Is Coconut Oil Really "Pure Poison?"

Here’s our registered dietician’s take on that viral video you’re seeing everywhere.

August 24, 2018
466130802

466130802

Photo by: Magone/iStock

Magone/iStock

Karin Michels, an adjunct professor at Harvard, recently gave a lecture in which she made a pretty bold statement — she called coconut oil "pure poison" and "one of the worst foods you can eat." (You can watch the lecture here, but you’ll need to understand German!) This ignited a firestorm of fans and critics who simply had to chime into the debate. Here’s what we think:

First of all, what is coconut oil?

Coconut oil has had a cult-like following for years. Since gaining popularity in the early the 2000s, many diet enthusiasts have experimented with cooking and baking with the stuff. Coconut oil is made from extracting the fat from the inner kernel or "meat" of the coconut. Unlike most plant-based oils, this fat is predominantly saturated, making it solid at room temperature. And since it can "behave" like butter (also solid at room temperature) it became popular as a vegan replacement for butter in recipes — and in foods that might otherwise have had trans fats. It all sounds pretty great, so it didn’t take long before folks were sauteing with it, stirring it into coffee and literally bathing in it. Several fad diets tout coconut oil as the holy grail of healthy living and over time coconut oil has earned a shiny health halo.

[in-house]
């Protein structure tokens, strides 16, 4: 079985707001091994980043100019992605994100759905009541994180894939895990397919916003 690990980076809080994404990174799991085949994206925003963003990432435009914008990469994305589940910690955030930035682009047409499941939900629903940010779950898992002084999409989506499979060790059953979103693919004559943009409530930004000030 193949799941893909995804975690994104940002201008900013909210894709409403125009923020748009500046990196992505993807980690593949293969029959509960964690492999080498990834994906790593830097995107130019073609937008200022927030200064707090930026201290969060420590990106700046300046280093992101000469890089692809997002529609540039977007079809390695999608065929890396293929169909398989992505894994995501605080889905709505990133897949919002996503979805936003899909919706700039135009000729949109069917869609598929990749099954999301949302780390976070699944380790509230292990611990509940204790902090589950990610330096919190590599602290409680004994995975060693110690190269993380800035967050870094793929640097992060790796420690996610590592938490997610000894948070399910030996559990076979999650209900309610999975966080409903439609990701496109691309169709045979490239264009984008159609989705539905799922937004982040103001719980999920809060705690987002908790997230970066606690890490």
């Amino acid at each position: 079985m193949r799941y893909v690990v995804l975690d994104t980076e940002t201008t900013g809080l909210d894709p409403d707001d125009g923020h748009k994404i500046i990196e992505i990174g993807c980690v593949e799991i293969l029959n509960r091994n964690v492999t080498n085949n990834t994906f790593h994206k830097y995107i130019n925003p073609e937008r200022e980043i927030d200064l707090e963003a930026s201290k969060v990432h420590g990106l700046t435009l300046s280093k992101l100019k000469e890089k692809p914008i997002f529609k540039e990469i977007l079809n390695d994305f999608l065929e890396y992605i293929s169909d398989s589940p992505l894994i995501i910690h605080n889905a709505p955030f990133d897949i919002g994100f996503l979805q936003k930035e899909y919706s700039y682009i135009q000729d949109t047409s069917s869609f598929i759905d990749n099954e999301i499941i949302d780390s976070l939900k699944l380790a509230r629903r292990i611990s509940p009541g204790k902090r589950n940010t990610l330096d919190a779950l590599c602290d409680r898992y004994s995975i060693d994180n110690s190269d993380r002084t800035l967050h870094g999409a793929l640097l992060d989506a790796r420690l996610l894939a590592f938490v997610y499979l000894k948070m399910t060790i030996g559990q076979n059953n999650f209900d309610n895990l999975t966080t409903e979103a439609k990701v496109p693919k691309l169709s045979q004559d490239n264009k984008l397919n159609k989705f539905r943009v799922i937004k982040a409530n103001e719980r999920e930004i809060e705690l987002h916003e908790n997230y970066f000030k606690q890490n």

So is it good or bad?

Like all oils, coconut oil contains about 120 calories of pure fat per tablespoon — a concentrated dose of calories that calls for moderation no matter what. But in the case of this oil specifically, you also have to remember the saturated fat; coconut oil is higher in saturated fat than butter or lard. Despite a few studies to the contrary, it is well substantiated by decades of scientific research that saturated fats can have a negative impact on heart health by increasing the "bad" LDL cholesterol levels.

The USDA recommends that you cap your intake of saturated fat at no more than 10% of your daily calories. A slightly more conservative recommendation from the American Heart Association lowers that limit to no more than 7%. That’s about 15 to 20 grams of saturated fat per day. One tablespoon of coconut oil contains 12 grams of saturated fat — you do the math.

So what about this Harvard professor? Truthfully, her lecture revealed nothing new — she just used a very strong word. Calling coconut oil "poison" might be taking it a bit far, but from a heart-health standpoint, there are good reasons to watch and limit how much coconut oil you are consuming.

Dana Angelo White, MS, RD, ATC, is a registered dietitian, certified athletic trainer and owner of Dana White Nutrition, which specializes in culinary and sports nutrition.

*This article was written and/or reviewed by an independent registered dietitian nutritionist.

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